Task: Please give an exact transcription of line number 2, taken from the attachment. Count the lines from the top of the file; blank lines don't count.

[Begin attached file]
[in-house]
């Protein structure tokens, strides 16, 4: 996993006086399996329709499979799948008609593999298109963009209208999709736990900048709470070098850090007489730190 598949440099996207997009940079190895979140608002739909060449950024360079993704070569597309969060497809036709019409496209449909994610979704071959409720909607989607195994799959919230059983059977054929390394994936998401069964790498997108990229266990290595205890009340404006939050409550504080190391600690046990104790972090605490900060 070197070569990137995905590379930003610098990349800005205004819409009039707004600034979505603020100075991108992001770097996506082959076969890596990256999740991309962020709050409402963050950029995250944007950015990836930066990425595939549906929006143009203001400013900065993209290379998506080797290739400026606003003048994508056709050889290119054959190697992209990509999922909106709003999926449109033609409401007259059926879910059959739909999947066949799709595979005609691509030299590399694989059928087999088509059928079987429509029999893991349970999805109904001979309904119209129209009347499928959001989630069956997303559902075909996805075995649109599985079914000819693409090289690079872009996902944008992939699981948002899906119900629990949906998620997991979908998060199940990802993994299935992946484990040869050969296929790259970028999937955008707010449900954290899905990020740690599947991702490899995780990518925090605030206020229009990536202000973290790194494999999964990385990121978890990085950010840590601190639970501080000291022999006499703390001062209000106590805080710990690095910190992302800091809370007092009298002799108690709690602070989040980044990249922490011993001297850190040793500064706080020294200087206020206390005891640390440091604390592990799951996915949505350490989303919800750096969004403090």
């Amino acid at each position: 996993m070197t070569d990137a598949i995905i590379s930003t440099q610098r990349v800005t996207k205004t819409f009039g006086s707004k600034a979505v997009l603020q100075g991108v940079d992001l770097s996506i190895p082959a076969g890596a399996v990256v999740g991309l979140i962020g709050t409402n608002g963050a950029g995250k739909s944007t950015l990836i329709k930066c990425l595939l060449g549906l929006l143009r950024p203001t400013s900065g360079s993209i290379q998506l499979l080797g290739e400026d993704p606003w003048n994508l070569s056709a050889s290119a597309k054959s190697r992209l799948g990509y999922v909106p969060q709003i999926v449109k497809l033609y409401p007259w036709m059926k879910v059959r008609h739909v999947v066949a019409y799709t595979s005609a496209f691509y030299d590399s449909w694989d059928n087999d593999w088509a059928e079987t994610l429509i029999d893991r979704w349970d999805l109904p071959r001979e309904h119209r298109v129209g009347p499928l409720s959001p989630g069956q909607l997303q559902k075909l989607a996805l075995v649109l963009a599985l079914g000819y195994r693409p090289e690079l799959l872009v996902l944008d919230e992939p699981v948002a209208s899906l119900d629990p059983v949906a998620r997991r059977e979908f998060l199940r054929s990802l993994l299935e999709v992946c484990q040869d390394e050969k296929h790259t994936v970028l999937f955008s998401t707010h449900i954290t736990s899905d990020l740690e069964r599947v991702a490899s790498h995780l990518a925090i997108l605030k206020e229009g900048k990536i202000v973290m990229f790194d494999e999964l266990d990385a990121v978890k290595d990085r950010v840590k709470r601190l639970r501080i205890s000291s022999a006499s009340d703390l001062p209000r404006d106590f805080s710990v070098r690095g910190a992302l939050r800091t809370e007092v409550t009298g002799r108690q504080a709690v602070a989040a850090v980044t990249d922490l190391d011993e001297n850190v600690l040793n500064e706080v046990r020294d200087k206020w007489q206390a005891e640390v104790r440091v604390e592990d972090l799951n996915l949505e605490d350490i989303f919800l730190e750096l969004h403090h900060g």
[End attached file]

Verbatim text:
């Protein structure tokens, strides 16, 4: 996993006086399996329709499979799948008609593999298109963009209208999709736990900048709470070098850090007489730190 598949440099996207997009940079190895979140608002739909060449950024360079993704070569597309969060497809036709019409496209449909994610979704071959409720909607989607195994799959919230059983059977054929390394994936998401069964790498997108990229266990290595205890009340404006939050409550504080190391600690046990104790972090605490900060 070197070569990137995905590379930003610098990349800005205004819409009039707004600034979505603020100075991108992001770097996506082959076969890596990256999740991309962020709050409402963050950029995250944007950015990836930066990425595939549906929006143009203001400013900065993209290379998506080797290739400026606003003048994508056709050889290119054959190697992209990509999922909106709003999926449109033609409401007259059926879910059959739909999947066949799709595979005609691509030299590399694989059928087999088509059928079987429509029999893991349970999805109904001979309904119209129209009347499928959001989630069956997303559902075909996805075995649109599985079914000819693409090289690079872009996902944008992939699981948002899906119900629990949906998620997991979908998060199940990802993994299935992946484990040869050969296929790259970028999937955008707010449900954290899905990020740690599947991702490899995780990518925090605030206020229009990536202000973290790194494999999964990385990121978890990085950010840590601190639970501080000291022999006499703390001062209000106590805080710990690095910190992302800091809370007092009298002799108690709690602070989040980044990249922490011993001297850190040793500064706080020294200087206020206390005891640390440091604390592990799951996915949505350490989303919800750096969004403090």